At dawn the grey clouds allowed for no dancing shadows and a dire mood seemed to be settling in for the rest of the day.  ” How nice and appropriate .” he thought as he dragged himself from between the sheets to schlep to the kitchen for the first shot of caffeine of the day.  The percolator was just finishing up and the smell helped to bring his thoughts into focus after what had been a bustling,  to say the least, night full of activity.

Loading his cup with some  dark liquid along with a punch of sugar for an additional boost , he made his way into the living room and frumped in his Lazy Boy to watch the morning news.  Murder and mayhem seemed to be the norm with a brief touch on fire and brimstone.  The co-hosts of the morning show always seemed to be so very happy about having something traumatic to relay, but then again he reckoned that if there wasn’t much drama happening in the world, they would be out of a job pretty darn quick.  He was glad that he was able to keep folks employed in what was currently considered a very bad economy.  He thought to himself, “they ain’t seen nothing yet”, and took a long draught from his mug, draining his remaining coffee dead empty.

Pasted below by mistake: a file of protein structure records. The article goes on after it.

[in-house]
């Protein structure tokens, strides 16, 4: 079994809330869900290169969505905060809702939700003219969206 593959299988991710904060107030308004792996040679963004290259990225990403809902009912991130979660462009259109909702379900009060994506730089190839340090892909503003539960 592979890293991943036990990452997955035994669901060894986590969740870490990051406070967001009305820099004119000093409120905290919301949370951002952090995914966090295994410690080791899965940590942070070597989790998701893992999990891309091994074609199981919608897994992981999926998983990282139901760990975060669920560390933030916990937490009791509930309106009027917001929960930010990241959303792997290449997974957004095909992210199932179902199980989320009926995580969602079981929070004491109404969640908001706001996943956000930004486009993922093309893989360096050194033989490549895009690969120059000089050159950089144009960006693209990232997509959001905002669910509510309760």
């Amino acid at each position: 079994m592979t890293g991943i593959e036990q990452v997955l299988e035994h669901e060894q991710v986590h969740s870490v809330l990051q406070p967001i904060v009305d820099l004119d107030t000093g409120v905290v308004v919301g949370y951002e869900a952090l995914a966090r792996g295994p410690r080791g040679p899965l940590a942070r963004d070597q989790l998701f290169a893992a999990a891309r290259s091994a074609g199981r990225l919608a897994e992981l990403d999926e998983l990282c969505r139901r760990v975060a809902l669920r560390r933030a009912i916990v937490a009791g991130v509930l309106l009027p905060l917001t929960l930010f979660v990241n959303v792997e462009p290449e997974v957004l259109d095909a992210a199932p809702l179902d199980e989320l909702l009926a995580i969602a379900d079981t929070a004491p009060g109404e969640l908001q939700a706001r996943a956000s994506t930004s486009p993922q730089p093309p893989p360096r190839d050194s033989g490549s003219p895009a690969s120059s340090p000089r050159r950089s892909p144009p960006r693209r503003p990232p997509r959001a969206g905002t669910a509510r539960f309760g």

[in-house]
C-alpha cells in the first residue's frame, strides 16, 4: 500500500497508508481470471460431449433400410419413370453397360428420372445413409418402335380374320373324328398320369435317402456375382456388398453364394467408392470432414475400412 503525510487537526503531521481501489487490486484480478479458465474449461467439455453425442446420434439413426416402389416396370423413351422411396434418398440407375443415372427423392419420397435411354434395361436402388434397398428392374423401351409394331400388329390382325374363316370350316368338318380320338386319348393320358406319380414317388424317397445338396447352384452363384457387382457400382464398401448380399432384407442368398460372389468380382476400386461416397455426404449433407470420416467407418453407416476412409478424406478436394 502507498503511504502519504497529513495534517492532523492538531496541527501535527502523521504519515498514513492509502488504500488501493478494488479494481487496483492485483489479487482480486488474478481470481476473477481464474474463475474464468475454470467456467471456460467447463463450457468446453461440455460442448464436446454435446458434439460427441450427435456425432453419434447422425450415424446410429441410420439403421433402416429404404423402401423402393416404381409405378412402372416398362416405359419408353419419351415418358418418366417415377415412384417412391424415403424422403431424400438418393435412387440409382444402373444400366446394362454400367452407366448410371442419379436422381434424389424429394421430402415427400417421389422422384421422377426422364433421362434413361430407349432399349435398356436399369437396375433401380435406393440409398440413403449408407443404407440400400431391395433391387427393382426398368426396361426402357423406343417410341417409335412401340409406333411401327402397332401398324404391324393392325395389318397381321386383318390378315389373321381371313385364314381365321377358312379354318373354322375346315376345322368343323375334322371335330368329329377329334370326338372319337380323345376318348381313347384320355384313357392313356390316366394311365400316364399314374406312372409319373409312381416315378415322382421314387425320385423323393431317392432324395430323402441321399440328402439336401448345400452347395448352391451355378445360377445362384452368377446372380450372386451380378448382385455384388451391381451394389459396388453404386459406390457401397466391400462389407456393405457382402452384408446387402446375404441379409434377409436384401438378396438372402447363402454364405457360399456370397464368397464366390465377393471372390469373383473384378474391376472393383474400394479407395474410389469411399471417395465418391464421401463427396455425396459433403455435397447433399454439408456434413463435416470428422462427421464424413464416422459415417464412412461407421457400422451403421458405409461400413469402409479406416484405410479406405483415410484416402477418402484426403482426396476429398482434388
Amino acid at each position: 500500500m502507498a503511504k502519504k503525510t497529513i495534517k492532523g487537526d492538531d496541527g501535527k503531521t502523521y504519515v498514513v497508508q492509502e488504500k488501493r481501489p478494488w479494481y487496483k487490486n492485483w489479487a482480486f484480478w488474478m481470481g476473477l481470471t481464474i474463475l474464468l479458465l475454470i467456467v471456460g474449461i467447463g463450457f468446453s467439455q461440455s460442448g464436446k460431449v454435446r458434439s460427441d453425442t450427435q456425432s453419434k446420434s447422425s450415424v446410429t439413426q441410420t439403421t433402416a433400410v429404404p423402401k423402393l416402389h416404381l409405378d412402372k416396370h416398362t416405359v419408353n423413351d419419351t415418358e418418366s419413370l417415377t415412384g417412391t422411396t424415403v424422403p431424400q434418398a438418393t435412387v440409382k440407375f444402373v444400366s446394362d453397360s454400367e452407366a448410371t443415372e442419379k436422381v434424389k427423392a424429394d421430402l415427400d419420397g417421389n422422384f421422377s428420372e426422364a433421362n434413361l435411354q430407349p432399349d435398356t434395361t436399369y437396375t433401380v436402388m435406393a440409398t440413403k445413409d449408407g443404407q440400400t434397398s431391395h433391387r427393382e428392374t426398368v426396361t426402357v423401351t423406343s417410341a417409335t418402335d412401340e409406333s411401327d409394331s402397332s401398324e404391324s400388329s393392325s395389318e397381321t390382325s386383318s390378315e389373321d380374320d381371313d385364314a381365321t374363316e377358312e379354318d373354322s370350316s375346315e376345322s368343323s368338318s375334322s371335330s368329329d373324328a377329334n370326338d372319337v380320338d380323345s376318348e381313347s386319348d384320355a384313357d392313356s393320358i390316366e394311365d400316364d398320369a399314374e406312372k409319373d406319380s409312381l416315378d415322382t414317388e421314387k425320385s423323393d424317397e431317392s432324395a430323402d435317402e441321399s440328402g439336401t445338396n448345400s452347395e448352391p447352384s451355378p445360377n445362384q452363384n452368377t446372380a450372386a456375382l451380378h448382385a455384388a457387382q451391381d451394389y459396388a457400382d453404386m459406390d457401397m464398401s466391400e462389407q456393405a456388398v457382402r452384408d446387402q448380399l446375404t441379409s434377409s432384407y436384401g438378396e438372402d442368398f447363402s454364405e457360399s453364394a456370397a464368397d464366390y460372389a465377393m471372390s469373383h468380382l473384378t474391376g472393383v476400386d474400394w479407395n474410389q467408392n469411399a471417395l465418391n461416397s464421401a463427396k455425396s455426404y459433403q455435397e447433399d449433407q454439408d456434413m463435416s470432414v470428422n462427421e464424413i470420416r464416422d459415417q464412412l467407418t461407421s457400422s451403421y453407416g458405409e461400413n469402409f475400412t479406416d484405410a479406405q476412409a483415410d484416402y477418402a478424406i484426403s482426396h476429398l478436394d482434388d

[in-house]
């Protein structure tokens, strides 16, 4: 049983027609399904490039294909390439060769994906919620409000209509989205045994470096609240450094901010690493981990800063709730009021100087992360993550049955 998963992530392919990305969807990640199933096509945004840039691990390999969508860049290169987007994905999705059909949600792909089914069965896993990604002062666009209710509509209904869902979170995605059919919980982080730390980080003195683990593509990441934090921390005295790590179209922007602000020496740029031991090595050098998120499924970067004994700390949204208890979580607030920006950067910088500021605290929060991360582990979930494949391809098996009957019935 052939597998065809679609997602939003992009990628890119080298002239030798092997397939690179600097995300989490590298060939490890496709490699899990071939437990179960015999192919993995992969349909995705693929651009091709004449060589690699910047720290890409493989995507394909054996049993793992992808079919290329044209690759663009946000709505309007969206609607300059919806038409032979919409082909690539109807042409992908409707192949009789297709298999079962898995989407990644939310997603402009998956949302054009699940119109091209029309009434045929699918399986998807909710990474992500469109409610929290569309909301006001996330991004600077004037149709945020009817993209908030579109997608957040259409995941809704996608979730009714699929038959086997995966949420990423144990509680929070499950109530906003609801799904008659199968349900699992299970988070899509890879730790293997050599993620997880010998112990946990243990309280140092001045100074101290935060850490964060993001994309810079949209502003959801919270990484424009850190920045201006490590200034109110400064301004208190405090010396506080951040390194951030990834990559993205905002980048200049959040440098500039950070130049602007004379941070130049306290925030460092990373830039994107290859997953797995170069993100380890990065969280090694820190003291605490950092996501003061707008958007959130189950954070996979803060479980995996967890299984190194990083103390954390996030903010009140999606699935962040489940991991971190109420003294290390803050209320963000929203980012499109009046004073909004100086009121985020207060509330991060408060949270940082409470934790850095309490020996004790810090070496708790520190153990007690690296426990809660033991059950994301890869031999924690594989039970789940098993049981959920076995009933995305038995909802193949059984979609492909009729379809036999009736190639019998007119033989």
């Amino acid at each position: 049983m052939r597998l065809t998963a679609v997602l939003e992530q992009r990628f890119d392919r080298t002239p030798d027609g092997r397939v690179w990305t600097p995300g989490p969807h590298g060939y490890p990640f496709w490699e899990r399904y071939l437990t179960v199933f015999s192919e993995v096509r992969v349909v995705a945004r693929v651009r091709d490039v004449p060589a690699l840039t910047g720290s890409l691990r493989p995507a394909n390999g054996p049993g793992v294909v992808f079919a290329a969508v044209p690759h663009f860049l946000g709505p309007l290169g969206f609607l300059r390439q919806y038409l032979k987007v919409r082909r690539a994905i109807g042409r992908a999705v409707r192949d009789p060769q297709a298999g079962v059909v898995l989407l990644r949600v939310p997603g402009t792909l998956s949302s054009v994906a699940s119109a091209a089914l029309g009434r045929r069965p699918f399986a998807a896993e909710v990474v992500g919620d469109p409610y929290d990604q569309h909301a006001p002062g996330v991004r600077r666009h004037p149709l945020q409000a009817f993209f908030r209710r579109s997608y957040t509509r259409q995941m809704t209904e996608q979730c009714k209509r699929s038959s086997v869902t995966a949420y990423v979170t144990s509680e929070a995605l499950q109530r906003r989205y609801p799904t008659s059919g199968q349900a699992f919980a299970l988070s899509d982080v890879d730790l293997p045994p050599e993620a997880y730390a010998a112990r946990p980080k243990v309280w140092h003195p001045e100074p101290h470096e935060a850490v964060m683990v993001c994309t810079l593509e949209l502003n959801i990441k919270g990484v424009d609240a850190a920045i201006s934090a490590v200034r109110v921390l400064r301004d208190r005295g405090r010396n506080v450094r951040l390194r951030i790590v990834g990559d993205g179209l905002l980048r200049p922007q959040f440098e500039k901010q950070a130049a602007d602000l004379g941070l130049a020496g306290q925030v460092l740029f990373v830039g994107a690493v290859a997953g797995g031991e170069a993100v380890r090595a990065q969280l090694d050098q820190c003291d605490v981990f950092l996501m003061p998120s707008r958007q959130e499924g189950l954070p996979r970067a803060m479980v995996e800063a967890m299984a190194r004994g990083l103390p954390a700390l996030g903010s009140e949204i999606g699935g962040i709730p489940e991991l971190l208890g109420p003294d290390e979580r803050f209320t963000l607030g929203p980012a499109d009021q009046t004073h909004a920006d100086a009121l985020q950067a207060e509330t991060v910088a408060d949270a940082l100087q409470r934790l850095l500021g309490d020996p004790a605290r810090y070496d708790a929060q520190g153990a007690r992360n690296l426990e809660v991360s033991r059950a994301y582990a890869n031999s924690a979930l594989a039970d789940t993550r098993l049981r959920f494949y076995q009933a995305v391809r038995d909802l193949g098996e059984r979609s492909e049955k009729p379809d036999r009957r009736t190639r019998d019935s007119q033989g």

He had been so tired when he got home last night after his shift that he had removed his clothes in stages, leaving little piles leading from the front door to the bedroom and he thought to himself that he really was a slob and no wonder no-one wanted to room with him. Would it be nice to have a room-mate, somebody to help with the rent and food and supplies? Pondering if he should put a personal ad on Craig’s List, he started to the kitchen  to wash and dry out his coffee mug.  On the way to the bedroom, he reached down and picked up his cloak and scythe from the floor and turning out the pockets, he gathered up his souvenirs from the night before.    A ring, a necklace, a pocket watch..he wondered why he kept them, those little pieces of humanity so very useless to their former owners now.

Opening the closet door he hung up his cloak to allow the wrinkles to shake out.  Gathering up a carton from the floor, he gently placed his mementoes from the night before inside, along with the thousands of others he had collected over the years.  He closed the box, put it on the shelf, then turned to head for the bathroom.  He noted that a long scalding shower always seemed to lift his spirits and he felt the dour mood that he loved so well begin to  settle in as time drew near for another night of reaping.

Take it away (Tuesday)

[He/She] closed the box, put it on the shelf, then… 

 — — — —

Leave a comment

Posted by on August 7, 2012 in Flash Fiction, Quick Fiction


Tags: ,

No Variations, No Exceptions.